Posted Jul 13, 2011 04:59 pm CDT
This week, we noted a misdemeanor criminal case that the city of Oak Park, Mich., made against Julie Bass who planted a vegetable garden in her home’s front yard. The city says Bass violated a municipal code provision that says she must put “grass ground cover, shrubbery, or other suitable live plant material” in unpaved areas.
Bass is fighting the code, which her lawyer, Solomon Radner, says is unfair. “It doesn’t even come down to question of fact,” Radner told MLive.com. “It comes down to whether this law is too ambiguous to be legal.” He said Bass turned down the city’s offer to drop the case if she doesn’t plant the garden next year, but Bass refused, saying that the ordinance’s ambiguity allows it to “selectively enforce pretty much against anyone it wants.”
This week, we’d like to ask you: For yourself or a client, have you ever challenged what you considered an absurd law? Or, if you haven’t ever fought a code or a law in court, are there laws that you disagree with that you would fight if the right case presented itself?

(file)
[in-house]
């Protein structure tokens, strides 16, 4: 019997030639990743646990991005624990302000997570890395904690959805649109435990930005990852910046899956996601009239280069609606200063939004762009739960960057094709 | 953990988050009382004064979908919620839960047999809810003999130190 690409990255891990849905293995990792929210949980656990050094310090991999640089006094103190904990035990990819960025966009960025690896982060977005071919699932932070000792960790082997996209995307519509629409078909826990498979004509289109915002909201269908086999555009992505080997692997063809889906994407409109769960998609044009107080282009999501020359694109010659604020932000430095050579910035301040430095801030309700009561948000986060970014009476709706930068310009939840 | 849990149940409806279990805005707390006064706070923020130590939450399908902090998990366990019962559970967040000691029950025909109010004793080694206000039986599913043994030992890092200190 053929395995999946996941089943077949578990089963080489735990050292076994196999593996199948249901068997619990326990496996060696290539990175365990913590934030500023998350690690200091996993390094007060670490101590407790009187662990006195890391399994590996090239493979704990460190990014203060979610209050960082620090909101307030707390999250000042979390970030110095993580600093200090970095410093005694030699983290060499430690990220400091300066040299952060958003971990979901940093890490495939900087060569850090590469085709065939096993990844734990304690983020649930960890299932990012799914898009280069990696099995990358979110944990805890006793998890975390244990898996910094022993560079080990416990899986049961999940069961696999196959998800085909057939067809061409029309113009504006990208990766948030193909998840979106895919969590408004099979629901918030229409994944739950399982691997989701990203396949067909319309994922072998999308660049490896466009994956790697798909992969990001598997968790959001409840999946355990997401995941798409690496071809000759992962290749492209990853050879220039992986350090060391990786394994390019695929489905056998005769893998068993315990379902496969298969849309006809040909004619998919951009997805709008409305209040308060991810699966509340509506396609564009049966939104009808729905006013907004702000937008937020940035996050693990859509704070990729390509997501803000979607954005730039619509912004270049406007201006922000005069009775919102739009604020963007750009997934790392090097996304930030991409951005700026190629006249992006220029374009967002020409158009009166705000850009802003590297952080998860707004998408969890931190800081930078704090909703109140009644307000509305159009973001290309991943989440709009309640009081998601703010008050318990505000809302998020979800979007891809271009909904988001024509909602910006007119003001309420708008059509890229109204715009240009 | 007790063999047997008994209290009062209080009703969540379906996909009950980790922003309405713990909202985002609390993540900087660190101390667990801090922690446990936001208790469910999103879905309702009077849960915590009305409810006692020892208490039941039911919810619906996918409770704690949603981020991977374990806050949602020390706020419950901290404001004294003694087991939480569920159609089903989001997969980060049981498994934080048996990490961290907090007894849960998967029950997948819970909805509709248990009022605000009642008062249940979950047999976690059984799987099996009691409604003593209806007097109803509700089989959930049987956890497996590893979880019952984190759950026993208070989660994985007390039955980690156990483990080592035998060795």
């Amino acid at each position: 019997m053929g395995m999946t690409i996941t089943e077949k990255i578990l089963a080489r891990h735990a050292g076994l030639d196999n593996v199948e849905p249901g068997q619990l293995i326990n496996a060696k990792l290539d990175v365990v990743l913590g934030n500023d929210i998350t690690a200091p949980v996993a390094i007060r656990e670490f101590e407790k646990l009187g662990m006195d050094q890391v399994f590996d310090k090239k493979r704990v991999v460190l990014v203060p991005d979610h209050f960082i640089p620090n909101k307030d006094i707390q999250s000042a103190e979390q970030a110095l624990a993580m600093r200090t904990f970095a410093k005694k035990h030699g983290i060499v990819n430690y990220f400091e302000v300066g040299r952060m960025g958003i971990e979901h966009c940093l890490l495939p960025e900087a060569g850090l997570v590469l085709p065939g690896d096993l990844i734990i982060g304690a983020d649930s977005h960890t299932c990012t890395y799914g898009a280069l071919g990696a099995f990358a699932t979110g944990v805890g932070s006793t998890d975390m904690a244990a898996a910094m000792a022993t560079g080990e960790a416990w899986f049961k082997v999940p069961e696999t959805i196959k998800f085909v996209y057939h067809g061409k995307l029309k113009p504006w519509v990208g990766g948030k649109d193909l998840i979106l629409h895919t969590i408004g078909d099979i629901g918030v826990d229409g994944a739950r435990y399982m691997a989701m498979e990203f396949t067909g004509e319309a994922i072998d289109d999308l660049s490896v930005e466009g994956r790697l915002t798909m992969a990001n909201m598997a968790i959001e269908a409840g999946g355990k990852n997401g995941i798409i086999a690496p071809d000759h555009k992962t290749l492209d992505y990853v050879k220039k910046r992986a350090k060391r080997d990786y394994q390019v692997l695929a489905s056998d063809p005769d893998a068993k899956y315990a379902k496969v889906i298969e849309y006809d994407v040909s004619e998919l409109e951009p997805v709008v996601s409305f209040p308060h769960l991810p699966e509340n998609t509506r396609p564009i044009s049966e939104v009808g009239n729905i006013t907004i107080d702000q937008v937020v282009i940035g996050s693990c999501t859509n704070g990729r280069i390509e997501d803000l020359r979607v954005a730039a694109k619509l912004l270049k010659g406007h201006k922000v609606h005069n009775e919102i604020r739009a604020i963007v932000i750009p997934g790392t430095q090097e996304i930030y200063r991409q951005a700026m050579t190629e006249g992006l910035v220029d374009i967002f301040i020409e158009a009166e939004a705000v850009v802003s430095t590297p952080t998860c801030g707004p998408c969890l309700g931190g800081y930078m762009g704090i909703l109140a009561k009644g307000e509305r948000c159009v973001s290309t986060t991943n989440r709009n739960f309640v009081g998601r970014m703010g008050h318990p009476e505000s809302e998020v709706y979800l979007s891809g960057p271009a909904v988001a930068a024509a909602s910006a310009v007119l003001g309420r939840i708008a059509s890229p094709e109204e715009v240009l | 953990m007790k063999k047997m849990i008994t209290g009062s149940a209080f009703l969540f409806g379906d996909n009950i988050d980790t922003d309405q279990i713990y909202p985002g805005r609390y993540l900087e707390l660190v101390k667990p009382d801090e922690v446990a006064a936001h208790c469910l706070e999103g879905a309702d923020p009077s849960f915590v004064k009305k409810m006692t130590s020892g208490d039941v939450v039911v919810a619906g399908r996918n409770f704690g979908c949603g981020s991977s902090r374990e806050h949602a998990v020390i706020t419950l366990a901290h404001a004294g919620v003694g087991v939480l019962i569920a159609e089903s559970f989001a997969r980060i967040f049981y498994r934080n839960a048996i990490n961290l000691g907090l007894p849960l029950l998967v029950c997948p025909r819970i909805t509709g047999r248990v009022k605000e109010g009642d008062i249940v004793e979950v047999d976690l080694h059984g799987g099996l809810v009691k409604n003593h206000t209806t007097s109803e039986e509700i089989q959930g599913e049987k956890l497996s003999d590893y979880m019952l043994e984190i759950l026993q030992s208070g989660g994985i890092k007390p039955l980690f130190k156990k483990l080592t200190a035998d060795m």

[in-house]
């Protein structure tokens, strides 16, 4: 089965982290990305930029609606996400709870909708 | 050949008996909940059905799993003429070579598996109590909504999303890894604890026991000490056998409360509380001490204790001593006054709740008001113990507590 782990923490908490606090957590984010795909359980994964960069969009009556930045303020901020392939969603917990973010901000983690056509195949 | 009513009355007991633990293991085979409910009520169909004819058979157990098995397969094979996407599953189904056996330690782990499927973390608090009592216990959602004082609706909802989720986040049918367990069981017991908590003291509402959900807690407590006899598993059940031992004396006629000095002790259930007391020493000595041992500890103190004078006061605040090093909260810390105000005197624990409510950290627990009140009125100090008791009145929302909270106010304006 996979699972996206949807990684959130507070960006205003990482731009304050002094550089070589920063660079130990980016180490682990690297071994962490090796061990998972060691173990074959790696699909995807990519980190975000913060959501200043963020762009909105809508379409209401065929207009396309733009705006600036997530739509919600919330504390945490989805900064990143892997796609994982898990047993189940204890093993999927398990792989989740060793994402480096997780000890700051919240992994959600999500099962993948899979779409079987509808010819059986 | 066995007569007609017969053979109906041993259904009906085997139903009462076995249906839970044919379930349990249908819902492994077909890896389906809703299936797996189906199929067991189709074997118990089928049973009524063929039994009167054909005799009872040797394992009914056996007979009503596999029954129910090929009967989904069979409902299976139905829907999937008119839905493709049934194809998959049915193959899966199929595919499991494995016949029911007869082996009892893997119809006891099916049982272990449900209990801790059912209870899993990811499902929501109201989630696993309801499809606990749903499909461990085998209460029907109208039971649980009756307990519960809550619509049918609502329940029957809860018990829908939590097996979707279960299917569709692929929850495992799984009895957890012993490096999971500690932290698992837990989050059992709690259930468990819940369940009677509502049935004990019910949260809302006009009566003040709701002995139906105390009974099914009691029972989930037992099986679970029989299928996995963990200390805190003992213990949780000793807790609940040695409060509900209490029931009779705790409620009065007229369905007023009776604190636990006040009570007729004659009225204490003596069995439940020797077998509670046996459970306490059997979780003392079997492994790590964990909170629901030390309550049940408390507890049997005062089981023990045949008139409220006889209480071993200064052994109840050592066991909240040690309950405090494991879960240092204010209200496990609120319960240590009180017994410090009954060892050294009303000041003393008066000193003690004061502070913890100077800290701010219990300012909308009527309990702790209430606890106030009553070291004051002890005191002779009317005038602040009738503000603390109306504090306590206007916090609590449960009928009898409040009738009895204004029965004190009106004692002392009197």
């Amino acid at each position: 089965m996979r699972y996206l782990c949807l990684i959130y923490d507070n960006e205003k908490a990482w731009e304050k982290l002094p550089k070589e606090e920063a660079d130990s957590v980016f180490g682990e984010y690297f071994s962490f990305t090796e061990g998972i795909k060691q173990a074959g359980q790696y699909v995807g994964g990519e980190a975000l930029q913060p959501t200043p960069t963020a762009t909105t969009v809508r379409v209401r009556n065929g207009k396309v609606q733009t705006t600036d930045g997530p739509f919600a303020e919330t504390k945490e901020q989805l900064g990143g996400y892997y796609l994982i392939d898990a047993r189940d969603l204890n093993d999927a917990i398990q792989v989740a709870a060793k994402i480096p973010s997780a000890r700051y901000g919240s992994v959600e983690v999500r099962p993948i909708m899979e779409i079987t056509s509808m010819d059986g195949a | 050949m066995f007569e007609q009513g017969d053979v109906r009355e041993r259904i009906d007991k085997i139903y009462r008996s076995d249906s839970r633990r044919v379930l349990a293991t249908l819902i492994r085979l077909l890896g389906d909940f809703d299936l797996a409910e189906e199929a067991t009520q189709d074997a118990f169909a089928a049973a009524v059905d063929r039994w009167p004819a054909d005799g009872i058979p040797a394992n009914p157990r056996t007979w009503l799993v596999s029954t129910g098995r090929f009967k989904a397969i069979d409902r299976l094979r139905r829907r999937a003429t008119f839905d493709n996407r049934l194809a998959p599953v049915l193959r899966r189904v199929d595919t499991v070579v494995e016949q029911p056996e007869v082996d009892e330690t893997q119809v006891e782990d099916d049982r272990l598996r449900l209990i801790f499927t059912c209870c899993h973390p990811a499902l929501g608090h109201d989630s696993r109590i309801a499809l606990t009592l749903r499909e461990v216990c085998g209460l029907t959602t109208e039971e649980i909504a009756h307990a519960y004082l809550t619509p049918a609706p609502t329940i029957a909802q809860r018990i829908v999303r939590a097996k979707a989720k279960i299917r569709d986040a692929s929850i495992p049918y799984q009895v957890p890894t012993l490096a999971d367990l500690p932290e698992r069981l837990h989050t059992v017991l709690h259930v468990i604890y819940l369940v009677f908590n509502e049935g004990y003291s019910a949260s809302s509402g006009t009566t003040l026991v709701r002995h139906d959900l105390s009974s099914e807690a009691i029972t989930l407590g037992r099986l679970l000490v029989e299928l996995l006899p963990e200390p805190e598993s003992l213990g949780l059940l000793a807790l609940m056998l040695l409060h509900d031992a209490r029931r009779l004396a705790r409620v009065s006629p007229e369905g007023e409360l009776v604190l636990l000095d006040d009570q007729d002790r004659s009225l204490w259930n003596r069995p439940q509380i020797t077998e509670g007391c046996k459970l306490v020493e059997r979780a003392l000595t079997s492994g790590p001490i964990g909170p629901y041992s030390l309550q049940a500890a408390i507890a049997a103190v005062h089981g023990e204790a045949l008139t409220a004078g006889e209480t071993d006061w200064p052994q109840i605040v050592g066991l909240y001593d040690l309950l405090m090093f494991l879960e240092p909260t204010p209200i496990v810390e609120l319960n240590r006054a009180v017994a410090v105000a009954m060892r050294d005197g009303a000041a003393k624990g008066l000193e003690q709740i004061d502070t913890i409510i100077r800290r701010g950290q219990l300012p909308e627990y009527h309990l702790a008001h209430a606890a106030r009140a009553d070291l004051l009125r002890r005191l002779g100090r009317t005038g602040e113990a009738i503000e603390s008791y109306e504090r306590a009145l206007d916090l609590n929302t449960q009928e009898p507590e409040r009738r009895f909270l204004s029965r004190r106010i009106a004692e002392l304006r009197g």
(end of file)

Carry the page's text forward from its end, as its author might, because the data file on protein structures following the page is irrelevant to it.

Answer in the comments.
Read the answers to last week’s question: Have You Ever Quit a Job on Principle, or Without Knowing When Your Next Paycheck Was Coming?
Posted by Elvira: “I left a midsize regional firm when the managing partner told me I couldn’t take an important case I really cared about, squarely in my area of expertise, because the client (a national environmental organization) was too controversial. I realized I’d never again take a case that really mattered while working for this guy, so I quit and founded a nonprofit. Best decision I ever made.”
Posted by Consumer Law: “I wanted to leave my current position because of challenges facing one of our partners. I wrote a brief resignation letter and kept it in my car to review each time I was particularly frustrated. Writing the letter helped, just knowing I could leave the job if I needed to.”